Power analysis for rare variant studies

I recently came across SEQPower, a tool which “provides statistical power analysis and sample size estimation for sequence-based association studies”.

For my interests, one of the more interesting applications is trying to figure out the power from a study that samples from the extreme values of a quantitative trait distribution. Here I’m looking at rare variants (MAF < 0.01). The packaging of SEQPower could use a little more explanation, but basically you can download one of two formats: a heavy duty version and a lite version. The heavy duty version gives you the tools to generate random samples. The lite version will run using pre-generated random samples. These are the files that look like

  • AfricanAmericanEVS6500.sfs
  • EuropeanAmericanEVS6500.sfs
  • EuropeanGazaveModel.sfs

I think the .sfs designates site specific frequencies or something like that. We could probably figure that out by looking through the authors other works. Incidentally, this project has Susan Leal’s name on it, who gets credit for an early foray into these collapsing methods (ie CMC).

There are several illustrations in the documentation once you figure them out. But taking the top/bottom 10% this is what I used


~/bin/spower ELNR data/EuropeanAmericanEVS6500.sfs
--sample_size 1000 -p1 0.5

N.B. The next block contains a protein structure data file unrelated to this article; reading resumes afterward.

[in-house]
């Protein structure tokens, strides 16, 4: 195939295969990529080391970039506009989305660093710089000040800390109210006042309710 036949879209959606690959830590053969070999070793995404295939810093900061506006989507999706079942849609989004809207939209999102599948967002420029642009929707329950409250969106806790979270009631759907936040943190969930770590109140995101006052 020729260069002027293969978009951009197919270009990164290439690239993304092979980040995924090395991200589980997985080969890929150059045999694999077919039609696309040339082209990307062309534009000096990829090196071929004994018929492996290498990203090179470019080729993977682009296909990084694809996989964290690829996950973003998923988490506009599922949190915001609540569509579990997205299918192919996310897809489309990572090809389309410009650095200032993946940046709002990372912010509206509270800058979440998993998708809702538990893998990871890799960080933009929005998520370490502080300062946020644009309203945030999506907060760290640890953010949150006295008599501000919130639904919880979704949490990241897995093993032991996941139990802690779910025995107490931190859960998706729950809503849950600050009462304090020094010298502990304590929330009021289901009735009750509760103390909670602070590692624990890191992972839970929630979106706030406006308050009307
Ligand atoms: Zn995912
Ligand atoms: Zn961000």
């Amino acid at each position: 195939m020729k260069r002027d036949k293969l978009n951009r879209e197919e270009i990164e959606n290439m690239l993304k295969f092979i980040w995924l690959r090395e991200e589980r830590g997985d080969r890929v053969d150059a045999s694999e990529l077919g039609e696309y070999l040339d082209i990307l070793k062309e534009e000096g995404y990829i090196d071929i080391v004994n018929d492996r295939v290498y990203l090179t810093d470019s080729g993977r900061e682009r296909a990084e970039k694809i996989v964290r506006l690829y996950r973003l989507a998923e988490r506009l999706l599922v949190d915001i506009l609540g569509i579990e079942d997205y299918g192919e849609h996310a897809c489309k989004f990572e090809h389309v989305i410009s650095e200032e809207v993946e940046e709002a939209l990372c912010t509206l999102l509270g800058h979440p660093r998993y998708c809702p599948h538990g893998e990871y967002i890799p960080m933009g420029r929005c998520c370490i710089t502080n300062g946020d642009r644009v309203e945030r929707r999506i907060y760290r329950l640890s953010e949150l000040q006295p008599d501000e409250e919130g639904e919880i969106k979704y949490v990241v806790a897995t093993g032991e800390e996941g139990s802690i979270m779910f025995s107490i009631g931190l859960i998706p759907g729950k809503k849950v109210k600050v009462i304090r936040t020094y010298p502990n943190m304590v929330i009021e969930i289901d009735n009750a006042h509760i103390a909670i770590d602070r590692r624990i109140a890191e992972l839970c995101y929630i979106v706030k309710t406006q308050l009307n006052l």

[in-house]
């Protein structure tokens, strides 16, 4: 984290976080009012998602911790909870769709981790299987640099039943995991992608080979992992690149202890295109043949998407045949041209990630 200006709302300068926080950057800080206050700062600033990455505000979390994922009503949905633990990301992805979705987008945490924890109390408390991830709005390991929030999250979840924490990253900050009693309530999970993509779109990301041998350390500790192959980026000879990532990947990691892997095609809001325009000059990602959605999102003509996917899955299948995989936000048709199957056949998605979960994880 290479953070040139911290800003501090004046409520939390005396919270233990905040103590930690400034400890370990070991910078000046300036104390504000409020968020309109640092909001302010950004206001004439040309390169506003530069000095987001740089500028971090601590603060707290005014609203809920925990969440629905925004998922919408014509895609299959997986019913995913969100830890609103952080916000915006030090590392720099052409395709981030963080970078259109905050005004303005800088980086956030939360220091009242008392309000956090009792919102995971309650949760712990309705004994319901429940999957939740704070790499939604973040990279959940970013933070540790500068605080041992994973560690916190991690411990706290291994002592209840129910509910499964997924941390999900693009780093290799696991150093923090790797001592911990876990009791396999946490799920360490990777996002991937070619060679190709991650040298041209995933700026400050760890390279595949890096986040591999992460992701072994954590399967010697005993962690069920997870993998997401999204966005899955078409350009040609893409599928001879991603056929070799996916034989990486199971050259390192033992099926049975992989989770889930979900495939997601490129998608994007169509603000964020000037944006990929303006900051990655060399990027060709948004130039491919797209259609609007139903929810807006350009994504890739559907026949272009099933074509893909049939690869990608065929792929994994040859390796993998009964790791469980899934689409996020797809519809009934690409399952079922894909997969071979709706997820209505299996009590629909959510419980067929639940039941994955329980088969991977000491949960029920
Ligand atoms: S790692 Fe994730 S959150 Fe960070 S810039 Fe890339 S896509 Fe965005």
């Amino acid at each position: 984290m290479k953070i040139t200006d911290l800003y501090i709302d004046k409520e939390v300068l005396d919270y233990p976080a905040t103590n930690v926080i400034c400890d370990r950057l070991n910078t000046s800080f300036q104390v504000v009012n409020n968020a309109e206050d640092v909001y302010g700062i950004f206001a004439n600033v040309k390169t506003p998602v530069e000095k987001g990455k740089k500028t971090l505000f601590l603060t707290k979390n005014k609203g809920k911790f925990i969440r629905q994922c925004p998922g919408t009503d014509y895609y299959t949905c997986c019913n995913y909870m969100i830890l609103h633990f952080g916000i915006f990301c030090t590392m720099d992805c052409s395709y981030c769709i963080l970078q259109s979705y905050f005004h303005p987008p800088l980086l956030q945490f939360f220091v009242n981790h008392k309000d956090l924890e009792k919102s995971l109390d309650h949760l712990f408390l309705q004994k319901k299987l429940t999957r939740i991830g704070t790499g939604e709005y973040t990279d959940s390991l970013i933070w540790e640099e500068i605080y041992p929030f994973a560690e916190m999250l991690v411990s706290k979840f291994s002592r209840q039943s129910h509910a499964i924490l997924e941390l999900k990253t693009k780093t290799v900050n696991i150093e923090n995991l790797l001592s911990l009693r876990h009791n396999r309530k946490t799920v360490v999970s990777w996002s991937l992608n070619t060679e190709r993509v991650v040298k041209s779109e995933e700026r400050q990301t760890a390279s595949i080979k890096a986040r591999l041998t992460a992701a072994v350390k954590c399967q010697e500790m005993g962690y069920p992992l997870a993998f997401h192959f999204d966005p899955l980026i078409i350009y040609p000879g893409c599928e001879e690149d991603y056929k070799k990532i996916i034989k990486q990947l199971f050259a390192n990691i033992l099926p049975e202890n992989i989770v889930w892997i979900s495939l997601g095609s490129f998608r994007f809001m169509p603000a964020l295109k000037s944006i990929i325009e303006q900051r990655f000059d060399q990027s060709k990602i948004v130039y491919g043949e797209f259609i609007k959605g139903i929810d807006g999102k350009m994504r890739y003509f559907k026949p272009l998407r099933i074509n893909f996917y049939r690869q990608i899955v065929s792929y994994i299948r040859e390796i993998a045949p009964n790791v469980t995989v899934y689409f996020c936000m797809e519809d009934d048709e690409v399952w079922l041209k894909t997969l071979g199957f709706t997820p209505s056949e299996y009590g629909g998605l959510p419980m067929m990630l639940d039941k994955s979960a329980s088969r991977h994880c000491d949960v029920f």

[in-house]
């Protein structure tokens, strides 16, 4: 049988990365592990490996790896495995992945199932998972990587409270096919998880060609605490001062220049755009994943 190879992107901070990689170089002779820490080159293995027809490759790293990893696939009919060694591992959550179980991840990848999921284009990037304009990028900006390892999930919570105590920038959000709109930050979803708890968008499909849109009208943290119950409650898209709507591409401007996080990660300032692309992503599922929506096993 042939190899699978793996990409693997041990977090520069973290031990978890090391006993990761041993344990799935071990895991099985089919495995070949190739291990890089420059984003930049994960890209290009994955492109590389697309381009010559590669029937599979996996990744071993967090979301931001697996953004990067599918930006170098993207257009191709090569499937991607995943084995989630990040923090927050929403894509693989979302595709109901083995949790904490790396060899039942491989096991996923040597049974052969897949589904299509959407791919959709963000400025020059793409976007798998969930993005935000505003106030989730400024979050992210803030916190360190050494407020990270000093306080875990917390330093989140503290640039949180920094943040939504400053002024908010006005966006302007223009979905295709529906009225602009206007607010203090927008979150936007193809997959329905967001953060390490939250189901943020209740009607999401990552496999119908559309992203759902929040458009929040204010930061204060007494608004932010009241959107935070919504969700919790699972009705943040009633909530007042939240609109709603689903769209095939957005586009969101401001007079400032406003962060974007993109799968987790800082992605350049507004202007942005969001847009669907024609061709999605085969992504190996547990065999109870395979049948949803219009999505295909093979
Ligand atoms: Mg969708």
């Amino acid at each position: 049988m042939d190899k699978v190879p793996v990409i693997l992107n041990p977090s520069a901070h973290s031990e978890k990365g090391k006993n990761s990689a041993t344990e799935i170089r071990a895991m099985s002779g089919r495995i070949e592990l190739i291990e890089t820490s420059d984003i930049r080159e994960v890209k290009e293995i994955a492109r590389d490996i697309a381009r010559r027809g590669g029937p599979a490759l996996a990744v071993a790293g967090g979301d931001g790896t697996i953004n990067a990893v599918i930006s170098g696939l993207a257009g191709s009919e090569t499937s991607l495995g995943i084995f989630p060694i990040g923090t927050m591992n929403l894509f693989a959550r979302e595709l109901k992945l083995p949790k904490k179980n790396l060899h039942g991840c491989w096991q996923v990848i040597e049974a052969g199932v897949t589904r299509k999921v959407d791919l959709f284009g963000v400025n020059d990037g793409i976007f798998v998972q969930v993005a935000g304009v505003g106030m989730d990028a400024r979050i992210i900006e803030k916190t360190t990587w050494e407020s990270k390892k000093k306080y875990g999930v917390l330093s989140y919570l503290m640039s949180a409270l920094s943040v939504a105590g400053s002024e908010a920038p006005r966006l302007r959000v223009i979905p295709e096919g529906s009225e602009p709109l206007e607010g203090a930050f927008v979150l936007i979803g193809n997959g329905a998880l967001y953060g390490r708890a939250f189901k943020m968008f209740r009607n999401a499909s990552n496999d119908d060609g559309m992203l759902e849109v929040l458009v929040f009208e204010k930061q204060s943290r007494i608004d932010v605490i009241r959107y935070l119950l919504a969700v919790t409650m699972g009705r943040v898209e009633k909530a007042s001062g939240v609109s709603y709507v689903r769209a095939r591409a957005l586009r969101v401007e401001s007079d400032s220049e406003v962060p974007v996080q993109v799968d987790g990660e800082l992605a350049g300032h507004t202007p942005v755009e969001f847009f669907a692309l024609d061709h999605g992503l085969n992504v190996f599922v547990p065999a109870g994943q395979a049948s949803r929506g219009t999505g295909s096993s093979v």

--meanshift_rare_detrimental 0.5
--QT_threshold 0.1 0.9
--method "CollapseQt --alternative 2"
-r 5000 -j 24 -l 1 -o extreme10

This is explained as follows:

  • run the extreme phenotyping option (ELNR)
  • use the EuropeanAmericanEVS6500 file in the data/ subdir
  • sample 1000 indiv from the 2 extremes (equiv to 500 from top 10%, 500 from bottom 10%)
  • meanshift_rare_detrimental how much does the rare variant move the phenotypic mean from the baseline. Units are interms of standard deviations, so we’re asking for at 0.5 SD shift here. Is that big?
  • p1 means assume we can sample until we get 500 ppl per tail. 50% means 50% from each tail. . There’s a different way to sample from tails (ie. given 1000, take top and bottom 10% but that’s different than this).
  • generate 5000 replicates. Default is 1.
  • -j 24 means to use 24 CPUs. I am using a heavy duty machine for this example
  • -l 1 means to limit to the first observation. In the data file, there might be more than one observation per variant, so tells us to use the first
  • -o extreme10 will create output files named extreme10.csv, extreme10.loci.csv, …

There are some defaults to this, for instance alpha 0.05, rare alleles are MAF<0.01, but that can be specified if different. The paper actually has a table of all the parameters or you can get them by
spower ELNR -h

Y.A.B.B.

I forget a lot of things, so this is basically a reminder to myself of useful R/Bioconductor and bioinformatics code and ideas. But maybe this will be useful to someone else along the line. I deal mostly with genomic data analysis and my tools of choice are R/Bioconductor, Perl and C.